If you can excuse some sloppy code (yeah yeah its not perfect) you will see that I used Express to help create a simple web server. I got a little help from a TP client library I use sometimes to help post my XML although this could have been simply done using the request module as well just a little more code. There are lots of options using HttpFeedback as the underlying code listening to the feedback messages is just a web server. The most difficult piece is configuring the client/endpoint to send the events and status updates to the server to start with. You have to let you endpoint know your server URI so it knows where to send its events and this is done using a XML message you can see in the code.

Another complex piece not shown is responding to an event like a user pushing to a button on the touch 10.  Just like registering feedback you now have to create your XML response to tell the codec what to do next. Plus since you are not maintaining a persistent connection how do you know if you should send your endpoint any commands you may need it to carry out. Say at midnight you want all endpoints to reset a setting to your default. this can be done by sending them a XML message to the XML API. With a persistent connection you might be able to work this out pretty simply but now you don't have that. Do you poll the endpoint regularly to check or just hope that it eventually comes back online and everything rights itself? What if you bring you app online and an endpoint is offline, how do you let your endpoint know when it comes online where to send its data. Some of this can be solved using TMS or a management platform but what if this is your own homegrown TMS? This method can be lots of work.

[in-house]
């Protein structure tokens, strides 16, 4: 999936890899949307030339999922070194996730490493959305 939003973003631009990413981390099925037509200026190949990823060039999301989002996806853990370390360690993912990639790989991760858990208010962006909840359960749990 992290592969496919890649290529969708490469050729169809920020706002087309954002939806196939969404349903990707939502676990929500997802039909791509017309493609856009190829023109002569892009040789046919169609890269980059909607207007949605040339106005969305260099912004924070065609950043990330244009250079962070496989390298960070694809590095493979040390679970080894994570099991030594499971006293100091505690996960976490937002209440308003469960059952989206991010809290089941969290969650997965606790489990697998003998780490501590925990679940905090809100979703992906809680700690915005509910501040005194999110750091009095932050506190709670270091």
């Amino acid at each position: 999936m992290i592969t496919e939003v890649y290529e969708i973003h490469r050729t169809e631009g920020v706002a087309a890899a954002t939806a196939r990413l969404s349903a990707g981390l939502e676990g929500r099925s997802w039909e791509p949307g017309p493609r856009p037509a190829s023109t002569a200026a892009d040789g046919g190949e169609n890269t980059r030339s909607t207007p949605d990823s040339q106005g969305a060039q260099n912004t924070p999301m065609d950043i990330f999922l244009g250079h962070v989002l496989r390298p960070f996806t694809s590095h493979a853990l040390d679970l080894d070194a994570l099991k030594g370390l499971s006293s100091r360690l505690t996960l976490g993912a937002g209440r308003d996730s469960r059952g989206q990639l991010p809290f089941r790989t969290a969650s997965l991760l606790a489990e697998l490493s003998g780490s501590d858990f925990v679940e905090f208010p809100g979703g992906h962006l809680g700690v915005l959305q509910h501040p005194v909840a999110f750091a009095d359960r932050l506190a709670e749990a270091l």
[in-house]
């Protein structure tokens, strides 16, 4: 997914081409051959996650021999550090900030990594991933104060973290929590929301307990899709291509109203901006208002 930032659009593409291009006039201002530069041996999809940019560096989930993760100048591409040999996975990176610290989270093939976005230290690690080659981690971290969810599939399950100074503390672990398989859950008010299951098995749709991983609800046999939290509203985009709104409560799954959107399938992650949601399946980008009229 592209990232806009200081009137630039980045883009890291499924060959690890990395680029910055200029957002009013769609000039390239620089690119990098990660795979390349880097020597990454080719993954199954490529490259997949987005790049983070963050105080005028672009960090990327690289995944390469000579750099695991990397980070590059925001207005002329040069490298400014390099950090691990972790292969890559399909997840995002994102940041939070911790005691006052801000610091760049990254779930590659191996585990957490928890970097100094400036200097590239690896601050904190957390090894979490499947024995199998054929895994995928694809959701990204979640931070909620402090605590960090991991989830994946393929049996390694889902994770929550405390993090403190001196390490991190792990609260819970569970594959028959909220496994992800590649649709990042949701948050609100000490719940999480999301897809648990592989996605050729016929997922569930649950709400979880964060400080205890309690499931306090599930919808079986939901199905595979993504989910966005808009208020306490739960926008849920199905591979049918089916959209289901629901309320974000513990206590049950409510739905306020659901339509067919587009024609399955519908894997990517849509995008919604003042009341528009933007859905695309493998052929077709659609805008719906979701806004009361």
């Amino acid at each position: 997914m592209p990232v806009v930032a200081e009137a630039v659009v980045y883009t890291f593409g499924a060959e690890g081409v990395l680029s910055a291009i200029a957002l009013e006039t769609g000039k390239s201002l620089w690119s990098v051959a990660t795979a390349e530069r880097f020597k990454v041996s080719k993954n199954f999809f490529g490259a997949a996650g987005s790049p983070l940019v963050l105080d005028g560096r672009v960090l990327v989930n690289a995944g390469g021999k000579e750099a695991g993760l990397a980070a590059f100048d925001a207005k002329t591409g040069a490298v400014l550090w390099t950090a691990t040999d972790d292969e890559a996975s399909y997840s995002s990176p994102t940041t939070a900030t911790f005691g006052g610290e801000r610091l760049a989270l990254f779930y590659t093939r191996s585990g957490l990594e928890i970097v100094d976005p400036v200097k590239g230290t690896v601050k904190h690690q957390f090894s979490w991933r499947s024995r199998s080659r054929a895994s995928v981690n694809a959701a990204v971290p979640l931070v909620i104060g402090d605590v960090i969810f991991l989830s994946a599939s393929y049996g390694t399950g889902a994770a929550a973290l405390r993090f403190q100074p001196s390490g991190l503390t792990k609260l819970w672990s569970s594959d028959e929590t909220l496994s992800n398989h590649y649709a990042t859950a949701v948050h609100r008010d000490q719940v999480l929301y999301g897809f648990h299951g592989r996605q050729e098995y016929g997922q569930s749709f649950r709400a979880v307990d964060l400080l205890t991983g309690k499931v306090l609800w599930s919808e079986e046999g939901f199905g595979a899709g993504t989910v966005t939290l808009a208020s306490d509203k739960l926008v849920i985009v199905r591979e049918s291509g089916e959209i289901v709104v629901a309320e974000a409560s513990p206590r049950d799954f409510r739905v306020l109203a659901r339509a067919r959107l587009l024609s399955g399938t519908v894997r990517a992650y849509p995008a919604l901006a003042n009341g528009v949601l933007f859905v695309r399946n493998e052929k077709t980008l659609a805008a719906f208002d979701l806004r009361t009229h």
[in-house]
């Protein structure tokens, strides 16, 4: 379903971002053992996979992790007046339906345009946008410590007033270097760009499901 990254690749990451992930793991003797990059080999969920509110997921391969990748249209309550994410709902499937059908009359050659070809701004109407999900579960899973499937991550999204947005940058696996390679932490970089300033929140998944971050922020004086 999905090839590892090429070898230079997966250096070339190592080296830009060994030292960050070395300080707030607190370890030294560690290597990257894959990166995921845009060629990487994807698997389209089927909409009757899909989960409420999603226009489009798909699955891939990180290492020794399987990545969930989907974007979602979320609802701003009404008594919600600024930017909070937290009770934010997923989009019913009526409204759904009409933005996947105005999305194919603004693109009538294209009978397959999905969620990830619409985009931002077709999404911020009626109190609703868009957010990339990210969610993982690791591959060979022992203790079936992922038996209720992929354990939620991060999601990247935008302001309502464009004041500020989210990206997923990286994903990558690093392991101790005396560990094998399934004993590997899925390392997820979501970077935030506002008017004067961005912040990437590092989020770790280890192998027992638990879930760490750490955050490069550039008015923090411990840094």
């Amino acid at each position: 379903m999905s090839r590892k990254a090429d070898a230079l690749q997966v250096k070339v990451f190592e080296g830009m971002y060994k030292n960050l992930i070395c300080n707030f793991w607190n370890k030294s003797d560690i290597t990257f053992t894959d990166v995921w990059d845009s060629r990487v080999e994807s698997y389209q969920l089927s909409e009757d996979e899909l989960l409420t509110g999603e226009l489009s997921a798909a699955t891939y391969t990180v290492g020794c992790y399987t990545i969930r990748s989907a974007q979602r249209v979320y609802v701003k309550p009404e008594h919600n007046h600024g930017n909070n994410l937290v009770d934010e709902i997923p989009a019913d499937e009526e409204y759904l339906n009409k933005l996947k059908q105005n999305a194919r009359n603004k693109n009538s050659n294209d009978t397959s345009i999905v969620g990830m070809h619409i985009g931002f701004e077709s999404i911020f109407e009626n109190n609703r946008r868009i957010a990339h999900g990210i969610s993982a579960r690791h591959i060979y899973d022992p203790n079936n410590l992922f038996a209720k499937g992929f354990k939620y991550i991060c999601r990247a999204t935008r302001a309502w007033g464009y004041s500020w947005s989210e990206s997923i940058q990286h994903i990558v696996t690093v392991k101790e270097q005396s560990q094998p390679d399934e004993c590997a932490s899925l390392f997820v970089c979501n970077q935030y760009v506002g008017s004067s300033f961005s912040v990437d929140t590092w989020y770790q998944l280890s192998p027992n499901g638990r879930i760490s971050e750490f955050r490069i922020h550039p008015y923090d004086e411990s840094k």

To Sum Up...

There are loads of great API's to work with once you connected to your endpoint and depending on your requirements one connection method might work better than another. For myself, I think for smaller to mid sized projects WebSockets is where I will spend most of my time and for larger projects, well, I will just try to avoid those for now at least :)

Hope you enjoyed the post.


CE-Deploy for Cisco Collaboration Endpoints